Counter 52 is a bi-directional, or UP/DOWN counter adapted to increment its count in response to pulses applied to an UP input terminal 54 and, conversely, to decrement its count in response to pulses applied to a DOWN input terminal 56. As illustrated, AND gates 40 and 42 apply the pulses generated by pulse generator 30 selectively to UP input terminal 54 and to DOWN input terminal 56 of counter 52, depending upon the direction in which tape T is moved in cassette 12 by the tape transport mechanism. For example, when tape T is reversed, pulses are applied to DOWN input terminal 56, whereby counter 52 counts down to decrement its count. Likewise, when tape T is driven in the forward direction, pulses are applied to UP input terminal 54, whereby counter 52 counts up to increment its count.
The apparatus used to selectively control AND gates 40 and 42 for this pulse steering function now will be described. When the tape transport mechanism is actuated to drive tape T forward, a corresponding FWD signal is produced. Also, when tape T is reversed, a REW signal is produced. These FWD and REW signals are produced by conventional devices (not shown), such as control switches, selector logic, and the like. The specific apparatus used to produce these FWD and REW signals forms no part of the present invention per se. It merely may be assumed that these signals are mutually exclusive so that when the FWD signal is produced the REW signal is not present and, conversely, when the REW signal is produced the FWD signal is not present. It will be assumed further that each of these FWD and REW signals is a positive potential and may be represented, in binary notation, as a binary "1". The FWD signal is adapted to be supplied to an input terminal 44 which, in turn, is coupled to one input of an AND gate 34. The REW signal is adapted to be applied to an input terminal 46 which is coupled to an input terminal of an AND gate 36.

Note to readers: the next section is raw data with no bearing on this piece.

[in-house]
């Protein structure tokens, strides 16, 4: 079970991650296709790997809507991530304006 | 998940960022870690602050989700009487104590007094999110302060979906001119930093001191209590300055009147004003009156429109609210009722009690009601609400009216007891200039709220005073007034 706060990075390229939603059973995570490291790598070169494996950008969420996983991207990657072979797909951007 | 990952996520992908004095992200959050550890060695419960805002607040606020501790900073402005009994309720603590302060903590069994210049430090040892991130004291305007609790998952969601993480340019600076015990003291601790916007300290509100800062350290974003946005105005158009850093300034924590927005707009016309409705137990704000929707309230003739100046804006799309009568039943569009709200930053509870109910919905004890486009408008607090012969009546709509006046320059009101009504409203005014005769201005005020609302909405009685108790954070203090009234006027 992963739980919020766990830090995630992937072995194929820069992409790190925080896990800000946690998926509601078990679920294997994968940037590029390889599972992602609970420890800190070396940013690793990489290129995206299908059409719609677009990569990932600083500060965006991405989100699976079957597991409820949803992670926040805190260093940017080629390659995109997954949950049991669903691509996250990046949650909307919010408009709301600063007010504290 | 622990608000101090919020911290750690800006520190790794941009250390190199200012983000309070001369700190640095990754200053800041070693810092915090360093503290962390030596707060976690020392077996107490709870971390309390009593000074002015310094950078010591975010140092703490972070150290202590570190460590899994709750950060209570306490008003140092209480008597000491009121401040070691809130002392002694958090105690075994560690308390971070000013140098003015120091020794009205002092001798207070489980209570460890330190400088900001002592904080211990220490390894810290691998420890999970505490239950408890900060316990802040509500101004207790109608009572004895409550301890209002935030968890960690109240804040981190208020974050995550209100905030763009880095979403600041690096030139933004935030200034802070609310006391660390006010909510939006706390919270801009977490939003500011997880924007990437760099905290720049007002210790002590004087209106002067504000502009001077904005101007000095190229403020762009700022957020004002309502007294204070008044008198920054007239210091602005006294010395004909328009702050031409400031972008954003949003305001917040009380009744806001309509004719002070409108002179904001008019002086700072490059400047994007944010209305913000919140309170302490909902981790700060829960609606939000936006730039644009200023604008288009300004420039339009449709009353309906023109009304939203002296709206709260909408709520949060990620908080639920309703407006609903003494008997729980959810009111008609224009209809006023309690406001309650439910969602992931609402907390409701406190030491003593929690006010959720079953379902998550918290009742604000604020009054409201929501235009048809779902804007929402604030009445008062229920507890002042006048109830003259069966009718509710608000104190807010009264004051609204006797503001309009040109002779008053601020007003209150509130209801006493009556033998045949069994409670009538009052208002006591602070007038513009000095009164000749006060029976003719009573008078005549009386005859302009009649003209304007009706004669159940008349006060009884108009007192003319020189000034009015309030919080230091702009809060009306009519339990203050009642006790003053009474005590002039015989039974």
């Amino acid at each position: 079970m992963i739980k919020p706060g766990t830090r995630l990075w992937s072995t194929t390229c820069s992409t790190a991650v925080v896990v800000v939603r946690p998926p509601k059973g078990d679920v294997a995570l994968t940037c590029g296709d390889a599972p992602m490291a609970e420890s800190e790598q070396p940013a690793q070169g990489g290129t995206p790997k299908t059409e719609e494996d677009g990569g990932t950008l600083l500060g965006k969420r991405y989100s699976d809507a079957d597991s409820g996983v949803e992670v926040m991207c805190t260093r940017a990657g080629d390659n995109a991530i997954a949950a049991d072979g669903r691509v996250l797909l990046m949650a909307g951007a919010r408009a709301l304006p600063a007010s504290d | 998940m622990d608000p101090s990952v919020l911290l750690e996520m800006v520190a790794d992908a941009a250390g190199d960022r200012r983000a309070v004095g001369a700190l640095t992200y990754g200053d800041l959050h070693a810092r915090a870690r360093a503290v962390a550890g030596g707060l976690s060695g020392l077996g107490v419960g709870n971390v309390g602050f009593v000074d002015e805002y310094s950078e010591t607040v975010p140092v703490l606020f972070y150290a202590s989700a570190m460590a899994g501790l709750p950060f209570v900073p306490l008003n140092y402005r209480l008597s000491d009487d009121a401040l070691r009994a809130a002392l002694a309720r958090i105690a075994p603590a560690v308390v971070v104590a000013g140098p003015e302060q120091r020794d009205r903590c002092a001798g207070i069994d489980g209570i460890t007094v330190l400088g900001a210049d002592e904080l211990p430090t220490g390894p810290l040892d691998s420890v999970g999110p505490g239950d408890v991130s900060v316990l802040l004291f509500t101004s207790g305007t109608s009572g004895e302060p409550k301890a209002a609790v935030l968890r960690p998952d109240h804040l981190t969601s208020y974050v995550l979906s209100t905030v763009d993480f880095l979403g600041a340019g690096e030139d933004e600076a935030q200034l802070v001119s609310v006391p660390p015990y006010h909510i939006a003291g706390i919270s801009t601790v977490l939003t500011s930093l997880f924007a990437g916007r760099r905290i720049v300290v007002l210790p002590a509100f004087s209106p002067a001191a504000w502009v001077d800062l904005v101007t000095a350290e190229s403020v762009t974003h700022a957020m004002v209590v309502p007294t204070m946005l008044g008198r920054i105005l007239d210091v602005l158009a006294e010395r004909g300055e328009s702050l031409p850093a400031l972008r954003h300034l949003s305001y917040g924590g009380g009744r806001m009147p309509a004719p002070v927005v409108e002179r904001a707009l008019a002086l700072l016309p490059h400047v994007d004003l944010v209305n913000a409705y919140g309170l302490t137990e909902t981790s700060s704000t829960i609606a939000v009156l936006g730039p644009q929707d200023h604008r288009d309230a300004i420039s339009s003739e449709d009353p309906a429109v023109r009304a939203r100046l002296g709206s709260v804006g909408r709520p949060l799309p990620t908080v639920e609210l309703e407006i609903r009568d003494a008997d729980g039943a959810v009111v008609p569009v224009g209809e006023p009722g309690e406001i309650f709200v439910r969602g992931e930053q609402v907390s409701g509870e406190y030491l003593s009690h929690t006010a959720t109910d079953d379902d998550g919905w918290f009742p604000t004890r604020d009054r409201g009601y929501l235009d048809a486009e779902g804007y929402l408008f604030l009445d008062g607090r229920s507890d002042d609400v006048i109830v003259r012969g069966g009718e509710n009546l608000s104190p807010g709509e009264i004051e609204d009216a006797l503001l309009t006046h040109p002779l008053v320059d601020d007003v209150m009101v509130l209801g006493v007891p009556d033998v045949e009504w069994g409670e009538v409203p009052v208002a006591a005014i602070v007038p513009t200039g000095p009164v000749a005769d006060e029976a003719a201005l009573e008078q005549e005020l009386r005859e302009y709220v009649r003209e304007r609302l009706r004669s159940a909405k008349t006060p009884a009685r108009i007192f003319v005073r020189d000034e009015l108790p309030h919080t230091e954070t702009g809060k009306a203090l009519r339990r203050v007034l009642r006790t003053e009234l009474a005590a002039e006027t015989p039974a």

As mentioned above, and as will be described in greater detail below, pulse generator 30 is adapted to produce impulses of predetermined polarity in response to transitions in the pulses applied thereto by amplifier 28. It will be assumed that such impulses are of positive polarity. Hence, the output signal supplied by pulse generator 30 normally is at a relatively low level except for the positive impulses. It will be recognized by those of ordinary skill in the art that such a relatively low voltage potential corresponds to a binary "0". The train of impulses is inverted by a logic inverter 32 and then supplied to another input of each AND gate 34 and 36. Accordingly, inverter 32 applies a signal that normally is a binary "1", except for periodic impulses, to AND gates 34 and 36. The output of AND gate 34 is connected to the set input terminal of a bistable multivibrator, such as a flip-flop circuit 38, and the output of AND gate 36 is connected to the reset input terminal of this flip-flop circuit. Thus, flip-flop circuit 38 will be set to its 1 state when the FWD signal coincides with the binary "1" produced by inverter 32, and the flip-flop circuit will be reset to its 0 state when the REW signal coincides with the binary "1" produced by inverter circuit 32. As shown, the 1 output terminal of flip-flop circuit 38 is connected to another input of AND gate 40 and the 0 output terminal of flip-flop circuit 38 is connected to another input of AND gate 38, one or the other of AND gates 40 and 42 is conditioned to supply the impulses produced by pulse generator 30 to UP input terminal 54 or DOWN input terminal 56, respectively, of counter 52. As will soon become apparent, the use of AND gates 34, 36, 40 and 42 and flip-flop circuit 38 prevents counter 52 from reversing its counting direction in the middle of an impulse.